On interdisciplinary collaboration

In her article "Working together to support teachers" (February Monitor), Erika Packard missed a great opportunity to speak to the need and value of clearly identified interdisciplinary collaboration with our friends in school counseling and social work. The Instructional Consultation (IC) Team approach has many benefits for students, teachers and parents. In the article, school counselors and social workers were among those labeled as "other school personnel."

I must note that in the IC Web site, the involved professional disciplines are clearly identified. From my perspective there is an increasing trend among the various helping disciplines to not publicly recognize the value of each others' contributions. I find this quite sad and certainly not to the benefit of our consumers.

John Hipple, PhD

Denton, Texas

Tenure bias

In the February Monitor article "Balancing tenure and family-do academic parents need a break?" Dr. Diane Halpern states that men with a child born within five years of receiving a doctorate achieve tenure at a higher rate than men without children. Women in a similar situation are 20 to 24 percent less likely to achieve tenure 12 to 14 years after their doctorate, compared with, among others, men without children. That is, men with an early child do better then women with an early child.

Her solution: Give new parents up to one semester of reduced duties and stop the tenure clock temporarily.

Since the problem of having an early child, for example, adversely affects women only, clearly her proposed solution is wrong. The solution for reversing the role/female discrepancy is to increase, in society in general, men's participation in bringing up children as well as in domestic duties.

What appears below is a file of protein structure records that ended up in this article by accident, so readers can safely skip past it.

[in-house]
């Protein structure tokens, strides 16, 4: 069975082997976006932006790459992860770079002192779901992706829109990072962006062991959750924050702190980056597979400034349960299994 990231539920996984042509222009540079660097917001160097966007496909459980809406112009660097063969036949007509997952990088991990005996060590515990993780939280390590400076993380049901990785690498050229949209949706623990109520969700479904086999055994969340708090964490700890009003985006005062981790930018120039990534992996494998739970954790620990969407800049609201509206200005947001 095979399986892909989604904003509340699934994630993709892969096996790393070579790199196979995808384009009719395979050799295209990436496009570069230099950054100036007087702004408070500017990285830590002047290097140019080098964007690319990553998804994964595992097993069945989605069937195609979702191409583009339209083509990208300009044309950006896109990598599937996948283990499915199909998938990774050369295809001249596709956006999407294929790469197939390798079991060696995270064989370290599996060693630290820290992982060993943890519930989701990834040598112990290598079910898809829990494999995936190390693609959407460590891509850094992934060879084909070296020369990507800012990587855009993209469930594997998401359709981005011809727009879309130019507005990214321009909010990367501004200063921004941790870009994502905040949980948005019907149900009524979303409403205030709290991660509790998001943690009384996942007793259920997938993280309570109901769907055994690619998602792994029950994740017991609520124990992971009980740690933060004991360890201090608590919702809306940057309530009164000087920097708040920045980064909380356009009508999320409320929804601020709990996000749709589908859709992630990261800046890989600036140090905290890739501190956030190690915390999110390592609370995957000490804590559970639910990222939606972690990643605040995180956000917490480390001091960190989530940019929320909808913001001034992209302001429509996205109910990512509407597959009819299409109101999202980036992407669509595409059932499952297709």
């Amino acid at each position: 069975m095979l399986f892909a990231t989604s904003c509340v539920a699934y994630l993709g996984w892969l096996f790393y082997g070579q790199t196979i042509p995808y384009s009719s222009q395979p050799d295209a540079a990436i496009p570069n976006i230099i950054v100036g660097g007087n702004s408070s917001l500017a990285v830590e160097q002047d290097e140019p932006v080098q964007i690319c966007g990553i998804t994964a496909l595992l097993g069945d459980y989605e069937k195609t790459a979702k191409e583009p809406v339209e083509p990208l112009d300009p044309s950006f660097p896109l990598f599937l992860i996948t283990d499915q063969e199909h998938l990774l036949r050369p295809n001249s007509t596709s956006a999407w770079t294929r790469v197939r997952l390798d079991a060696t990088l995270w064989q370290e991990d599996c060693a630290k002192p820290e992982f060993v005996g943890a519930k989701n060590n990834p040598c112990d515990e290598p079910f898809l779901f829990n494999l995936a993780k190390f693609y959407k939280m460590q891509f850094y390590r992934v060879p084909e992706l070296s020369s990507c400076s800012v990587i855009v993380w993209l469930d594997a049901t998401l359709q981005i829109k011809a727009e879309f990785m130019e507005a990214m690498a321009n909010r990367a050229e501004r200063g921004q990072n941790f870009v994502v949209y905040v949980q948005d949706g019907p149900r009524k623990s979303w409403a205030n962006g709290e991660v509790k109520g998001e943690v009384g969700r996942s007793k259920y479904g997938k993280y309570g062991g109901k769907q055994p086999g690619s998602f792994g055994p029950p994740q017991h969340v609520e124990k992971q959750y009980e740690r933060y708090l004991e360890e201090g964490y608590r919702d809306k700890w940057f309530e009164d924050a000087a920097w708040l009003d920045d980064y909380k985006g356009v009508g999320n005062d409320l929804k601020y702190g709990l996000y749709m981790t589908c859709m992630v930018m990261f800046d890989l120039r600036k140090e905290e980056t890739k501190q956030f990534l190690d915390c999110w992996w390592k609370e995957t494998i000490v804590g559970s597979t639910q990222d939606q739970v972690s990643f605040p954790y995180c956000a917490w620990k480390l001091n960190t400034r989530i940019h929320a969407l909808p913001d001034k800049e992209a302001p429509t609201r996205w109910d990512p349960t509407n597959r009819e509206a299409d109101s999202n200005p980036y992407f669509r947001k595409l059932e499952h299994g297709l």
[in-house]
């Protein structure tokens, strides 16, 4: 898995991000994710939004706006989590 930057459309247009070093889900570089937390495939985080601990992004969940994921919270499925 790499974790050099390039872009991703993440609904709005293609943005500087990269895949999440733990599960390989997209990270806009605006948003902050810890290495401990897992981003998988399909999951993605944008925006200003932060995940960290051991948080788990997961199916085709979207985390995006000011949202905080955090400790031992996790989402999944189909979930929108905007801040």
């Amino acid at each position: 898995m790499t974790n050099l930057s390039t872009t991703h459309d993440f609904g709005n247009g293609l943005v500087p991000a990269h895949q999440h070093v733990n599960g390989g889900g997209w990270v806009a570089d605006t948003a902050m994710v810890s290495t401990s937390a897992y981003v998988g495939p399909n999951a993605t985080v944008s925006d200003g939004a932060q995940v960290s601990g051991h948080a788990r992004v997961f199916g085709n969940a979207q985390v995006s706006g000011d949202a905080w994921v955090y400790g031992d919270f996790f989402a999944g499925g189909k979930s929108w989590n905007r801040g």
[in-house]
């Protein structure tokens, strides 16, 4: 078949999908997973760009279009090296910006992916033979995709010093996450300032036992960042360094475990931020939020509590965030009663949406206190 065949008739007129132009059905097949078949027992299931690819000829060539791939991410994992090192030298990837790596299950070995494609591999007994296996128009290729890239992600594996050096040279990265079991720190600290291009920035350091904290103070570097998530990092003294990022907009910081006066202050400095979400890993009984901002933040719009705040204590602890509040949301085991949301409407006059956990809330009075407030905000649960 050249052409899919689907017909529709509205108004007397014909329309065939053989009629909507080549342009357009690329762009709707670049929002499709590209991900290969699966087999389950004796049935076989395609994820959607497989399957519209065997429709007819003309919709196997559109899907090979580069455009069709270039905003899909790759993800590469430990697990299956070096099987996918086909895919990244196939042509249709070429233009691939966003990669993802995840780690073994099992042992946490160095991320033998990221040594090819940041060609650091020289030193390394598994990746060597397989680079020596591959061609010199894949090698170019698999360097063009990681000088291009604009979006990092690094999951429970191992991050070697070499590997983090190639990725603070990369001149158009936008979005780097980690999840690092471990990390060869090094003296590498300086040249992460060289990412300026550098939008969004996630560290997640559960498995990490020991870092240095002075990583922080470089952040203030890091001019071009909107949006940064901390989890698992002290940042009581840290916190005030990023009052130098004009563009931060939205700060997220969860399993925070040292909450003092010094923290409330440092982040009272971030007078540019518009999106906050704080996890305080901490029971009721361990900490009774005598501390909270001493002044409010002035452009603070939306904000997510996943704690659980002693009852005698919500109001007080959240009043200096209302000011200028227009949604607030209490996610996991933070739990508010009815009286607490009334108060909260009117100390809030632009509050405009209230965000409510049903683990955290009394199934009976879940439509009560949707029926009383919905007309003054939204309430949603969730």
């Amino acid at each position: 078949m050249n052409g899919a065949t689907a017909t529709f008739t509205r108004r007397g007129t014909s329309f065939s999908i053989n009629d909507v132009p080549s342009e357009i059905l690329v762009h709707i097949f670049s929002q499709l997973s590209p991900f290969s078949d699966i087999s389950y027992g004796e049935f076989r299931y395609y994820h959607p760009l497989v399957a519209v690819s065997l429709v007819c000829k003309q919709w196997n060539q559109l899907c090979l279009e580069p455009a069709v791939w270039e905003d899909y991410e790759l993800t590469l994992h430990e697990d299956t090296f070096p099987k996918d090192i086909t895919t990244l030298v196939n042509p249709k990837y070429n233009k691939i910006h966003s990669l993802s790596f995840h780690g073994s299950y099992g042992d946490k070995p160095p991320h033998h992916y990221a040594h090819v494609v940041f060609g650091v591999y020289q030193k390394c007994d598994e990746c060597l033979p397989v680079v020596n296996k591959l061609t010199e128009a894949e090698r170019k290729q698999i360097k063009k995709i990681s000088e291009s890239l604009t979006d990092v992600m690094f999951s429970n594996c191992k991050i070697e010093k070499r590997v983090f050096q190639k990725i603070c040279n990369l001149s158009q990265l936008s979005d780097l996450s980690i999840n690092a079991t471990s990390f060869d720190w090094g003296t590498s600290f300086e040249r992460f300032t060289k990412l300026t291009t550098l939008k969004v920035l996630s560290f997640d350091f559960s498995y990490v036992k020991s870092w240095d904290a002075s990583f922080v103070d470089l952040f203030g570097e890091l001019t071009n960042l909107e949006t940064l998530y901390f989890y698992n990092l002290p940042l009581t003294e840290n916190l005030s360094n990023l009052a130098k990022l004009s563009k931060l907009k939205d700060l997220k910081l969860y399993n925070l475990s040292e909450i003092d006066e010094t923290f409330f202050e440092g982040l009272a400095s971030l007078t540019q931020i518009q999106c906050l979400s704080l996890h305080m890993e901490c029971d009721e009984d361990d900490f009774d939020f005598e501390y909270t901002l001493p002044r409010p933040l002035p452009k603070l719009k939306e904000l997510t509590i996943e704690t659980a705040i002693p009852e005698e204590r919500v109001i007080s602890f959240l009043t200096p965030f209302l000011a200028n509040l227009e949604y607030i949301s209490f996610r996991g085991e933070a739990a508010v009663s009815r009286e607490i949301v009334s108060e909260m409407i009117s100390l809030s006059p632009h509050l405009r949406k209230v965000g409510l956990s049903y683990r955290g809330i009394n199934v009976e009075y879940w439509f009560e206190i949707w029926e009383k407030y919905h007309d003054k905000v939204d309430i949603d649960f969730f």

Minola Pinard, PhD


Adolescents and confidentiality

I'm one of those mental health attorneys to which psychologists were referred in February's "Ethics Rounds" column if they had legal questions about the confidentiality of adolescents. I formerly practiced as a psychologist but now represent mental health professionals and organizations. While one may appreciate the ambiguity that exists from clinical and ethical perspectives, there just isn't much leeway from a legal one.

Absent uncommon circumstances, persons under the age of 18 are considered incompetent to consent to their own treatment, and so informed consent must be obtained from their parents. Informed consent is a comprehensive and ongoing process and, thus, parents must be apprised of all significant issues being dealt with, including--usually most problematically--petty criminality, "non-dangerous" but illicit substance and alcohol use, and consensual underage sexual activity. Failure to inform parents of these or other significant issues results in treatment being rendered without legally adequate informed consent.

This is a consequential matter. Parents feel aggrieved and complain or sue when they discover their ignorance about their adolescent child has deprived them of the control, however limited that may be with adolescents, that attends their parental concern and responsibility.

The way out of this dilemma is for psychologists to obtain from parents, if they're willing to give it, an explicit waiver: "Okay, Dr. A.B., I agree that you don't have to tell me about my child's petty crimes, substance and alcohol use, sexual activity, etc., unless and until you think it has become dangerous to my child or others."

Bruce V. Hillowe, JD, PhD

Mineola, N.Y.